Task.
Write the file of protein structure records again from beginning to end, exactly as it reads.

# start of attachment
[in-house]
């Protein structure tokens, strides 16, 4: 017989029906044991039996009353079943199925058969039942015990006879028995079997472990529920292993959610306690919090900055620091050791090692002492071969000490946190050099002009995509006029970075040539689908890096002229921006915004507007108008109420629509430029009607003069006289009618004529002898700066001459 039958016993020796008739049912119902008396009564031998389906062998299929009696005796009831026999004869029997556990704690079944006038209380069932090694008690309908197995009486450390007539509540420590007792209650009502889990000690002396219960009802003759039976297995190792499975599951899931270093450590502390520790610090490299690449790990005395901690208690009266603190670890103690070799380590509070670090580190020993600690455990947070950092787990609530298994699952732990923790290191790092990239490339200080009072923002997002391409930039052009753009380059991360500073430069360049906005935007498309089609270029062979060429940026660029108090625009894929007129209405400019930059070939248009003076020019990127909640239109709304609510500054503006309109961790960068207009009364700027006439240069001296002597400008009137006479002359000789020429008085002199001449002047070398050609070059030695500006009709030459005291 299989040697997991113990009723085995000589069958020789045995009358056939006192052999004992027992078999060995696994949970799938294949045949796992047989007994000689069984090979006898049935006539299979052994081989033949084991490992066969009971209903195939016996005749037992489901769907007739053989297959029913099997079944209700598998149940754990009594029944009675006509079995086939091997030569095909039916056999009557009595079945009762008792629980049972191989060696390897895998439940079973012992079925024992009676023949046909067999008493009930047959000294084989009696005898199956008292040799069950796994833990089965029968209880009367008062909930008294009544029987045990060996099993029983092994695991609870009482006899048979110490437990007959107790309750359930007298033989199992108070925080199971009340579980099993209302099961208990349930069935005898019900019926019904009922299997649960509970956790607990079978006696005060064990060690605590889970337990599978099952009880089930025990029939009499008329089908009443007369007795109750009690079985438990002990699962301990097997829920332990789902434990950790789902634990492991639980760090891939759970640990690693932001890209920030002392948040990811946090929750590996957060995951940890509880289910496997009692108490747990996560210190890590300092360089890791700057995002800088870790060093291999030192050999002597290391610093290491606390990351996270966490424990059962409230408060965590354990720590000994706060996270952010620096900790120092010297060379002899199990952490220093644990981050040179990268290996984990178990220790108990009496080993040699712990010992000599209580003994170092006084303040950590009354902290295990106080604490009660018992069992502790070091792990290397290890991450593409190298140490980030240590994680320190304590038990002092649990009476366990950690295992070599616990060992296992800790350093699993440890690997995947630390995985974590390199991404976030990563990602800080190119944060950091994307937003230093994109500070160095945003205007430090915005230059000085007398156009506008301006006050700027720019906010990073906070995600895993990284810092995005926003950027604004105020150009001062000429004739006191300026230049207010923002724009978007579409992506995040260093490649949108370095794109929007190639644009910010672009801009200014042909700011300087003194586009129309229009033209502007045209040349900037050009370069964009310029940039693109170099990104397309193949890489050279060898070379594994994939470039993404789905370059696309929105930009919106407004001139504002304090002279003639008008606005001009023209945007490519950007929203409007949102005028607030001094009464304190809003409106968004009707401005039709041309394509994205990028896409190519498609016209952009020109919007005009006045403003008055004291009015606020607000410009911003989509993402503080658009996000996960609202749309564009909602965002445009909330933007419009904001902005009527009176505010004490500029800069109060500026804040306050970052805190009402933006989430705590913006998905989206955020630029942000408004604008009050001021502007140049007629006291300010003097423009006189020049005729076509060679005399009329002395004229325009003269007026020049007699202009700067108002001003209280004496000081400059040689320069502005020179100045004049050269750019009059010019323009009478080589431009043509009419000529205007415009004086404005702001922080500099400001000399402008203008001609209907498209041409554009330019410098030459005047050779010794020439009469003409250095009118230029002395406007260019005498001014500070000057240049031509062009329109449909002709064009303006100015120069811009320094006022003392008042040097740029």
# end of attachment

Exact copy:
[in-house]
């Protein structure tokens, strides 16, 4: 017989029906044991039996009353079943199925058969039942015990006879028995079997472990529920292993959610306690919090900055620091050791090692002492071969000490946190050099002009995509006029970075040539689908890096002229921006915004507007108008109420629509430029009607003069006289009618004529002898700066001459 039958016993020796008739049912119902008396009564031998389906062998299929009696005796009831026999004869029997556990704690079944006038209380069932090694008690309908197995009486450390007539509540420590007792209650009502889990000690002396219960009802003759039976297995190792499975599951899931270093450590502390520790610090490299690449790990005395901690208690009266603190670890103690070799380590509070670090580190020993600690455990947070950092787990609530298994699952732990923790290191790092990239490339200080009072923002997002391409930039052009753009380059991360500073430069360049906005935007498309089609270029062979060429940026660029108090625009894929007129209405400019930059070939248009003076020019990127909640239109709304609510500054503006309109961790960068207009009364700027006439240069001296002597400008009137006479002359000789020429008085002199001449002047070398050609070059030695500006009709030459005291 299989040697997991113990009723085995000589069958020789045995009358056939006192052999004992027992078999060995696994949970799938294949045949796992047989007994000689069984090979006898049935006539299979052994081989033949084991490992066969009971209903195939016996005749037992489901769907007739053989297959029913099997079944209700598998149940754990009594029944009675006509079995086939091997030569095909039916056999009557009595079945009762008792629980049972191989060696390897895998439940079973012992079925024992009676023949046909067999008493009930047959000294084989009696005898199956008292040799069950796994833990089965029968209880009367008062909930008294009544029987045990060996099993029983092994695991609870009482006899048979110490437990007959107790309750359930007298033989199992108070925080199971009340579980099993209302099961208990349930069935005898019900019926019904009922299997649960509970956790607990079978006696005060064990060690605590889970337990599978099952009880089930025990029939009499008329089908009443007369007795109750009690079985438990002990699962301990097997829920332990789902434990950790789902634990492991639980760090891939759970640990690693932001890209920030002392948040990811946090929750590996957060995951940890509880289910496997009692108490747990996560210190890590300092360089890791700057995002800088870790060093291999030192050999002597290391610093290491606390990351996270966490424990059962409230408060965590354990720590000994706060996270952010620096900790120092010297060379002899199990952490220093644990981050040179990268290996984990178990220790108990009496080993040699712990010992000599209580003994170092006084303040950590009354902290295990106080604490009660018992069992502790070091792990290397290890991450593409190298140490980030240590994680320190304590038990002092649990009476366990950690295992070599616990060992296992800790350093699993440890690997995947630390995985974590390199991404976030990563990602800080190119944060950091994307937003230093994109500070160095945003205007430090915005230059000085007398156009506008301006006050700027720019906010990073906070995600895993990284810092995005926003950027604004105020150009001062000429004739006191300026230049207010923002724009978007579409992506995040260093490649949108370095794109929007190639644009910010672009801009200014042909700011300087003194586009129309229009033209502007045209040349900037050009370069964009310029940039693109170099990104397309193949890489050279060898070379594994994939470039993404789905370059696309929105930009919106407004001139504002304090002279003639008008606005001009023209945007490519950007929203409007949102005028607030001094009464304190809003409106968004009707401005039709041309394509994205990028896409190519498609016209952009020109919007005009006045403003008055004291009015606020607000410009911003989509993402503080658009996000996960609202749309564009909602965002445009909330933007419009904001902005009527009176505010004490500029800069109060500026804040306050970052805190009402933006989430705590913006998905989206955020630029942000408004604008009050001021502007140049007629006291300010003097423009006189020049005729076509060679005399009329002395004229325009003269007026020049007699202009700067108002001003209280004496000081400059040689320069502005020179100045004049050269750019009059010019323009009478080589431009043509009419000529205007415009004086404005702001922080500099400001000399402008203008001609209907498209041409554009330019410098030459005047050779010794020439009469003409250095009118230029002395406007260019005498001014500070000057240049031509062009329109449909002709064009303006100015120069811009320094006022003392008042040097740029």